Free Will and Behavioral Genetics
By Bryan Caplan
Behavioral geneticists (BGs) don’t like to be called “genetic determinists.” “No, no, no,” they protest, “all we’ve shown is that genes exert some influence. Twin and adoption studies show that environment is important, too.”
But what would they say if you replied, “OK, so you’re a genetic + environmental determinist. Same difference”?
Most BGs would probably reluctantly accept the charge. After all, what else is there besides genes and environment?
If you take a closer look at BG research, though, you’ll notice something interesting. Virtually every BG study partitions variance into three sources: genes, shared family environment, and non-shared environment. Typical estimates are something like 40-50% for genes, 0-10% for shared family environment, and 50% for non-shared environment.
And what exactly is non-shared environment? Everything other than genes and family environment!
Why do I bring this all up? Well, suppose human beings had real, honest-to-goodness free will. If it made a difference for behavior, where would it show itself? In the BG framework, it would be filed under “non-shared environment.”
OK, now let’s get Bayesian. If you could fully account for a person’s choices using genetics and measurable environmental variables, you’d count it as a confirmation of determinism, right? Well, if you buy this argument, you also have to buy its mirror image: The harder it is to account for a person’s choices using genetics and measurable environmental variables, the stronger the case for free will.
From this perspective, the large empirical estimates of the importance of non-shared environment are noteworthy. Identical twins raised together are still, in many ways, very different. The believer in free will can simply say, “The good twin and the evil twin just made different choices.” The determinist, in contrast, can only ask for a blank check: “One day, we’re figure out the hidden forces that caused them to be so different. Until then, bear with us.”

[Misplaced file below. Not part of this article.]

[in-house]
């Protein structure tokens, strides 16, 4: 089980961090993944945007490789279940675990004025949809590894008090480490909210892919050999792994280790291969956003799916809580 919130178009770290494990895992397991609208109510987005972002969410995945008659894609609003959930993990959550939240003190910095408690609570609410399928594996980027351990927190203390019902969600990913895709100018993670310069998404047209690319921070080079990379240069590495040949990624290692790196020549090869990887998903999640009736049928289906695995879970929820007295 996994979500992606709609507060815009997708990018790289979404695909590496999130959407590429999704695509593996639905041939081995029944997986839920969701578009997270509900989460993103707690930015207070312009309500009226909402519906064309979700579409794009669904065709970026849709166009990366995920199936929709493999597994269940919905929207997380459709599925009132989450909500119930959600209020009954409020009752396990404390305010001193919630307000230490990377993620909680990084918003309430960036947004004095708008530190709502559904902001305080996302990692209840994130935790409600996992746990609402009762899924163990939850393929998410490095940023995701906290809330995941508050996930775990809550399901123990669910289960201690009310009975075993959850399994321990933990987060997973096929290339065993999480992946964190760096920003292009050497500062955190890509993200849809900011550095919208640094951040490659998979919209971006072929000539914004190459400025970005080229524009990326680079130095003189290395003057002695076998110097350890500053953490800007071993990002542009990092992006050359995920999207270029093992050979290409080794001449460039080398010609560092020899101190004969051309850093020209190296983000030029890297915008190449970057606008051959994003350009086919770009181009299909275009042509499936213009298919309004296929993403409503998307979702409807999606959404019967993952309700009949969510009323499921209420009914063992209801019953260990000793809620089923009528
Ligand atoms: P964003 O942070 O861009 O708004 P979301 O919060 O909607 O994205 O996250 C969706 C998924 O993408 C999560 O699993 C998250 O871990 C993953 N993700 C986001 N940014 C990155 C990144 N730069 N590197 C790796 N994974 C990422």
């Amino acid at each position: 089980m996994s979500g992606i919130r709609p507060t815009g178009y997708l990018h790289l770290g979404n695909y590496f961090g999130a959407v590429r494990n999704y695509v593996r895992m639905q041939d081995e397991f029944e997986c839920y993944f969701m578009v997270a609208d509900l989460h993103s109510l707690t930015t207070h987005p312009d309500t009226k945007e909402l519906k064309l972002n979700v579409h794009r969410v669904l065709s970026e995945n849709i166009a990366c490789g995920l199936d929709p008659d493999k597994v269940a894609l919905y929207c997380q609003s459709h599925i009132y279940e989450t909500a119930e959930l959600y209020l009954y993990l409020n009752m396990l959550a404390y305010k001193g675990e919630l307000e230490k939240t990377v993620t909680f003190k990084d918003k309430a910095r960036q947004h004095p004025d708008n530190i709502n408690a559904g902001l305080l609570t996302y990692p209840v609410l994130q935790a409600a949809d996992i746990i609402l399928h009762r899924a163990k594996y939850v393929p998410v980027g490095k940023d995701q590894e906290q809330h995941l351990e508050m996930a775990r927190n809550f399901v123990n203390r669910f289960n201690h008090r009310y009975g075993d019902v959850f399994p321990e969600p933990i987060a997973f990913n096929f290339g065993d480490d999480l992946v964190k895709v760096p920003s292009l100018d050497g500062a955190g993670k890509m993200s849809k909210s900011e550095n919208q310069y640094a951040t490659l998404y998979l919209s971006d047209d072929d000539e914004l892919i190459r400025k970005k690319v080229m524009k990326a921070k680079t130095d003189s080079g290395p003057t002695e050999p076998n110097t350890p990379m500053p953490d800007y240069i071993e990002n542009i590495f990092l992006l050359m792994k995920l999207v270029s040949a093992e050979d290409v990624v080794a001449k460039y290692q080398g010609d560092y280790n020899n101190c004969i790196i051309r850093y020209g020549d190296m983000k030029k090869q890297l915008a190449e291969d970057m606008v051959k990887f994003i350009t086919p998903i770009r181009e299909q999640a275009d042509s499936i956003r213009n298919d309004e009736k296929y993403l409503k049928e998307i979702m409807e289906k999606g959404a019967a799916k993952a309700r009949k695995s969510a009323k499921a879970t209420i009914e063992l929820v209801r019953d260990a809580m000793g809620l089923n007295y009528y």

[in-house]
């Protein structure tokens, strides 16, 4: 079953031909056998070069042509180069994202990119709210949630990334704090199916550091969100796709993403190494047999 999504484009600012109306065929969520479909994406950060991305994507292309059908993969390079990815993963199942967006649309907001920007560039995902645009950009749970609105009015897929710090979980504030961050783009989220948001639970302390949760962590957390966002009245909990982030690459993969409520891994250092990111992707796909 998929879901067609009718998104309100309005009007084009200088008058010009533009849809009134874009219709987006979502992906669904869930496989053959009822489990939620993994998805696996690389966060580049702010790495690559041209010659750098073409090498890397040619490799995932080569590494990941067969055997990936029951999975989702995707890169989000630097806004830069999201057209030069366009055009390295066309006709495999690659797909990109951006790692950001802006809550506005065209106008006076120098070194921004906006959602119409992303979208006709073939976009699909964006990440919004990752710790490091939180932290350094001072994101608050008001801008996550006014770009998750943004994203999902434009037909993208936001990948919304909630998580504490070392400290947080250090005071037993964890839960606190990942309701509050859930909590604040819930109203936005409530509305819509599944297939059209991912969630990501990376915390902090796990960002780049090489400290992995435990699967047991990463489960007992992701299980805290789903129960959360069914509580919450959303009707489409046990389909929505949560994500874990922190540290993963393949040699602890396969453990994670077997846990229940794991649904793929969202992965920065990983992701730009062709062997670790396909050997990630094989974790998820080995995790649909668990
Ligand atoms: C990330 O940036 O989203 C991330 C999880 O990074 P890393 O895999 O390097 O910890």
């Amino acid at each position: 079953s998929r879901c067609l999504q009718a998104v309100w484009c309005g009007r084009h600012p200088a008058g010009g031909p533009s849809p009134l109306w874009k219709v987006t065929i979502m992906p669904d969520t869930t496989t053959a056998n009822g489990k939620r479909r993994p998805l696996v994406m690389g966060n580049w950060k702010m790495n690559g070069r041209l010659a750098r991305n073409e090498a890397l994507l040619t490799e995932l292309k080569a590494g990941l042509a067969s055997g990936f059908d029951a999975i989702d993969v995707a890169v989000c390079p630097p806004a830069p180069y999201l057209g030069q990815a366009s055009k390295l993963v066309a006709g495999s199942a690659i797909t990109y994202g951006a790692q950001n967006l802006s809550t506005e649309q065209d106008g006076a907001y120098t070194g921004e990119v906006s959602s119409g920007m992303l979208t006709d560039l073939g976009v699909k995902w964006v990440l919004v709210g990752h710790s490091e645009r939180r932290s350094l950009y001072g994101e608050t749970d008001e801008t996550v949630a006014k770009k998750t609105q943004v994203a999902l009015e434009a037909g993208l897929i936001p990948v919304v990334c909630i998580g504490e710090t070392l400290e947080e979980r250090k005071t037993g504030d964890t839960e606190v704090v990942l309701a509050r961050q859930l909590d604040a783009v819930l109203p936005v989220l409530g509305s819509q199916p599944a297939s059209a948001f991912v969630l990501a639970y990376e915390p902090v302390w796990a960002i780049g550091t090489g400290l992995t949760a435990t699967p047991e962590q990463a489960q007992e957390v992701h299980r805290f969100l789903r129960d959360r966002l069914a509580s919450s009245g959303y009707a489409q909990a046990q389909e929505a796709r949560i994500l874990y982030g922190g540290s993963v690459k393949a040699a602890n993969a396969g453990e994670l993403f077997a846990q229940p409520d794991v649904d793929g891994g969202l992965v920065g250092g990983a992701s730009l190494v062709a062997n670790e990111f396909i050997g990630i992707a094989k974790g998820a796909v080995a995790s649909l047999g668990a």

Let me hasten to add that the magnitude of non-shared environment in BG research is not the main reason why I believe in free will. In my view, free will is a fundamentally a modal claim, not a predictive one. You can know with overwhelming certainty that I won’t shave my head tomorrow; it doesn’t change the fact that I could shave my head tomorrow. And the main reason why I believe in free will is introspection, not any fancy argument.
Nevertheless, I strongly suspect that if non-shared environment’s contribution to behavioral variance were a lot smaller, determinists would be heralding the result as “proof” of their position. And if this suspicion is right, it’s only fair to ask them to reduce their confidence in light of the findings of BG research.